A valuable exercise to help you determine if you are winning with money is to calculate your net worth. This is a useful method to measure your financial progress. Your net worth is the value of all your assets minus the total of all your liabilities. For our purposes here, assets are anything you own – your house, cars, furniture, boat, jewelry, savings, etc. Liabilities are money you owe (debt), such as mortgages, car payments, student loans, credit card debts, etc. To be clear, your net worth should increase over time.
This is easy to do and will usually only take a few minutes, so give it a shot.
1. Add up the value of all your assets.
2. Next, add up the value of all your liabilities.
3. Subtract the total of all liabilities from the total of all assets.
The result is your financial net worth.
Here is the net worth calculation from my friend Dan. He is 42, married, and has three kids. Your situation might not look anything like Dan’s, but that’s okay. This is just an example to show you how to do it, not to suggest what yours will look like.
House: $250,000 (fair market value, check zillow.com for estimate)
Car: $18,500 (fair market value private sale, check KBB.com for estimate)
Savings account: $15,000 (actual account balance)
Furniture, appliances & house wares: $8,000 (okay to guesstimate here)
401k: $85,000 (actual account balance)
IRA: $5,500 (actual account balance)
Mutual Funds: $27,800 (actual account balance)
College fund: $7,200 (actual account balance)
Total Assets: $422,000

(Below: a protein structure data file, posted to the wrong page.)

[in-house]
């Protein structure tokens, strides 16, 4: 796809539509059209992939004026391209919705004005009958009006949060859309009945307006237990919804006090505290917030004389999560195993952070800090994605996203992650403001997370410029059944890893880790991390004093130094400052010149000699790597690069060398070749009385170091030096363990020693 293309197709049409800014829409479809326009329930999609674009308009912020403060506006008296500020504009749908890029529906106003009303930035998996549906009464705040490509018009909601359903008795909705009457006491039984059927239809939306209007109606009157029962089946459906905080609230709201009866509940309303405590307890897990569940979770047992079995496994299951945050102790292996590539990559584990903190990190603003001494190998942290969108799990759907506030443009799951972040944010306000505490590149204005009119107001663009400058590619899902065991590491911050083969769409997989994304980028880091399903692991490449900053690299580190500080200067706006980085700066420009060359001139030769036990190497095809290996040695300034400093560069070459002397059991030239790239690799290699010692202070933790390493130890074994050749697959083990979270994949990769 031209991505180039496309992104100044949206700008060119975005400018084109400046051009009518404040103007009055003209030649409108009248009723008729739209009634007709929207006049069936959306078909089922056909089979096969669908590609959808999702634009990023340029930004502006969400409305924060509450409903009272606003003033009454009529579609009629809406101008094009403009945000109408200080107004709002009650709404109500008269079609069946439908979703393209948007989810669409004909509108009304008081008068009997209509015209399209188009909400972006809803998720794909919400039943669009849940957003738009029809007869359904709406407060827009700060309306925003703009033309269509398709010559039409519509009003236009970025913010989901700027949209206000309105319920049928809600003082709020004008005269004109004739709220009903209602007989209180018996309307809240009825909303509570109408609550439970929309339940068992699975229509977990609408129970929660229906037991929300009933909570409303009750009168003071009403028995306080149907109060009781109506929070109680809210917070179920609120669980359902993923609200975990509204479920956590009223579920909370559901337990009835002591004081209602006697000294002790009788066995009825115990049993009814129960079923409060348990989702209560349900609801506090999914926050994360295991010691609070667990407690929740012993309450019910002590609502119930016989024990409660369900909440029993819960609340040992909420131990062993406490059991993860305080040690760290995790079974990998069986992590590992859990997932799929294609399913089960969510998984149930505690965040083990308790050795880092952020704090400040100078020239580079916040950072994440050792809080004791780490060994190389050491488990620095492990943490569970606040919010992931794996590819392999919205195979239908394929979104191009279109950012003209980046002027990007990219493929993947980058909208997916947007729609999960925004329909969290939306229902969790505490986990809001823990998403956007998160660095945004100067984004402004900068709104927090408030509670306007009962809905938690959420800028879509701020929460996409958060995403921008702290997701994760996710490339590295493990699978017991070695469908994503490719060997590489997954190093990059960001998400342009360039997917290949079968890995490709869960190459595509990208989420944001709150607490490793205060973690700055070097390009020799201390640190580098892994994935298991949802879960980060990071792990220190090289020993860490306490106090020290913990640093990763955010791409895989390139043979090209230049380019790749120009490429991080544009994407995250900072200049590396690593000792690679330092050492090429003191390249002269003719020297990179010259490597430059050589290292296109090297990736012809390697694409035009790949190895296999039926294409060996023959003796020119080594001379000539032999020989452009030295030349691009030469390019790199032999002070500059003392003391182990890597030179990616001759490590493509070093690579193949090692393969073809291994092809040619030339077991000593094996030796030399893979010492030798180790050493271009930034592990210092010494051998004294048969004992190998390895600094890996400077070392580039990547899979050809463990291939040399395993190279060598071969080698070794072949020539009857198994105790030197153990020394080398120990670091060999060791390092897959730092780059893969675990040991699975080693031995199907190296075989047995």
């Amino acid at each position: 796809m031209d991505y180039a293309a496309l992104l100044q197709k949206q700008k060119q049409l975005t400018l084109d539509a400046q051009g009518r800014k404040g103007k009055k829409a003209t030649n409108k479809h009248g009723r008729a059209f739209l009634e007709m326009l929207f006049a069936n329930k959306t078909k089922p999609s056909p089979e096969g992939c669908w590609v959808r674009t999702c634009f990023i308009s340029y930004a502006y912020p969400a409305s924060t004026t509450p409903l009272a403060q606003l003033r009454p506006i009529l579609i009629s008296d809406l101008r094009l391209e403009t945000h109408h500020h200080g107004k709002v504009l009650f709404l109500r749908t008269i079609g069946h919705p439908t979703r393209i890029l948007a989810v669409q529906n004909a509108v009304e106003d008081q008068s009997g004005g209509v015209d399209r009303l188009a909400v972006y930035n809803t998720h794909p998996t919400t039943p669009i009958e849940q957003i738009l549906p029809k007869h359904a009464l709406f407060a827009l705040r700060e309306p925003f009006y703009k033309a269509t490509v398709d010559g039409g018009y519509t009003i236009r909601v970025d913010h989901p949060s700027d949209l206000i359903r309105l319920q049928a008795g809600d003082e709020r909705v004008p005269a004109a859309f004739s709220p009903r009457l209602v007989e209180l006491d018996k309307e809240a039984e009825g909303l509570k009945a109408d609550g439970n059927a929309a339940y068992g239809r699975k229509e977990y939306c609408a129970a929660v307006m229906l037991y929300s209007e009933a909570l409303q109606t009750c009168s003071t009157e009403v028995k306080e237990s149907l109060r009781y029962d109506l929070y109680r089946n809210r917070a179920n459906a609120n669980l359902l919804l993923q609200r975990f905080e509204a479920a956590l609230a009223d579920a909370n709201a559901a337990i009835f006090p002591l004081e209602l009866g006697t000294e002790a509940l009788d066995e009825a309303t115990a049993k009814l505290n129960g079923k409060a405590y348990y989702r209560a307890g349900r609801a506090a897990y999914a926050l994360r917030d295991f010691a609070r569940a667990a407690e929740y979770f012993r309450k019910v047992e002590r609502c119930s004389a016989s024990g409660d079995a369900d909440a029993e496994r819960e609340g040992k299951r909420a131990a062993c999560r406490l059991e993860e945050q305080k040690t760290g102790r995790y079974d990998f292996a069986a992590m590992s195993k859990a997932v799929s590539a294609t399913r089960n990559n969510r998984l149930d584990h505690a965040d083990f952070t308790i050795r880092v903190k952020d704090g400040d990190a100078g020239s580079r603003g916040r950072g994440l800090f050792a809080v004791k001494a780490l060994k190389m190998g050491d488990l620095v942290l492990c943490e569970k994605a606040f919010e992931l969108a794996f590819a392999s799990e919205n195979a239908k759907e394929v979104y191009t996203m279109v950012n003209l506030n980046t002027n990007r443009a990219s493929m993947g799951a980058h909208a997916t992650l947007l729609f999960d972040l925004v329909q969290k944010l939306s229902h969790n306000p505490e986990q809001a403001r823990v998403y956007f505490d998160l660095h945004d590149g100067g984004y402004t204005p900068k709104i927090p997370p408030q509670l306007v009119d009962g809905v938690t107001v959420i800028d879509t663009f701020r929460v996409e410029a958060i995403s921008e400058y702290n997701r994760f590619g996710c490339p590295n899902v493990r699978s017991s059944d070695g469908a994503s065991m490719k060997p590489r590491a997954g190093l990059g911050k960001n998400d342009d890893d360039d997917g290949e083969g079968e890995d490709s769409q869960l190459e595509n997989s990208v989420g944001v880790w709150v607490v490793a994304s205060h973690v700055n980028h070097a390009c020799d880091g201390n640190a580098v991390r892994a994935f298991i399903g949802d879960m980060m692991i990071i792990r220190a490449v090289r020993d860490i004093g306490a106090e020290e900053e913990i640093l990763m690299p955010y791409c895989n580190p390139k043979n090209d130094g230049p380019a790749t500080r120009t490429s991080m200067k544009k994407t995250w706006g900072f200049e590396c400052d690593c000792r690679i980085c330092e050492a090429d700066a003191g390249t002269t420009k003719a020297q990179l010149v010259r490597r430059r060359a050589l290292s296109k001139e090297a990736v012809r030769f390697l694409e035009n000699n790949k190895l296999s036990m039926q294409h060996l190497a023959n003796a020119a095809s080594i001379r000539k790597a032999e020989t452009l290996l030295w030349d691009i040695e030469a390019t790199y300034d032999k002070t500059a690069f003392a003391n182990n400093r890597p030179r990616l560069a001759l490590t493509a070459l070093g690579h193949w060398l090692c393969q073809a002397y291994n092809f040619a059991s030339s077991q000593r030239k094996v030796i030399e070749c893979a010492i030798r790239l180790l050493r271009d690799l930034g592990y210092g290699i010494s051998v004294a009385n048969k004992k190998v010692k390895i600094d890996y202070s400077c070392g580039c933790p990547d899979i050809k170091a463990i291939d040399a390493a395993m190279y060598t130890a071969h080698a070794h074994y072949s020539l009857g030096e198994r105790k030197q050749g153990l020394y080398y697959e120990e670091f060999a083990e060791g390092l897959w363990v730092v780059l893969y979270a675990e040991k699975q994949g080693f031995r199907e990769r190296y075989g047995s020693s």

Liabilities: (actual account balances)
Car loan balance: $7,500
Credit cards: $3,200
Home equity loan: $6,500
Medical bill: $1,900
Total Liabilities: $215,600
Assets of $422,000 minus liabilities of $215,600 = a net worth of $206,400.
It is worth noting in the example above that once this family retires all debt other than their mortgage, their net worth will increase by nearly $20,000 or 10%. Increase is the goal, so paying off these debts would be a good decision.
Marc’s Wealth-Building Advice
When making a financial decision – this includes any large commitment of resources (house, business, car, education) or smaller recurring commitments (cable, cell phone, club memberships, any payments) – ask yourself, “How will this decision affect my net worth? In 1 year? 5 years? 10 years? 30 years?" This is a useful exercise, because your net worth should (in a perfect world, or even in an imperfect world like ours) trend upward over time. It is valuable to get into the habit of making decisions that increase rather than undermine progress in this area. If a financial decision will negatively impact your net worth in the short term, you should proceed carefully. If a financial decision will negatively affect your net worth in the long term, then you should pause and reconsider.
Remember, financial net worth should not be confused with your actual worth. We are worth much more than our bank balances. One problem in our society is that we tend to attach too much of our personal worth to our net worth. Don’t fall into that trap. Your money position is not the end all and be all of life. Net worth calculations are simply a useful method to measure your financial progress.
As you save more, invest well and retire debts, your net worth will increase. As long as you are seeing an overall upward trend throughout your working life, you can take comfort in the knowledge that you are heading in the right direction for wealth building.
Yours in prosperity,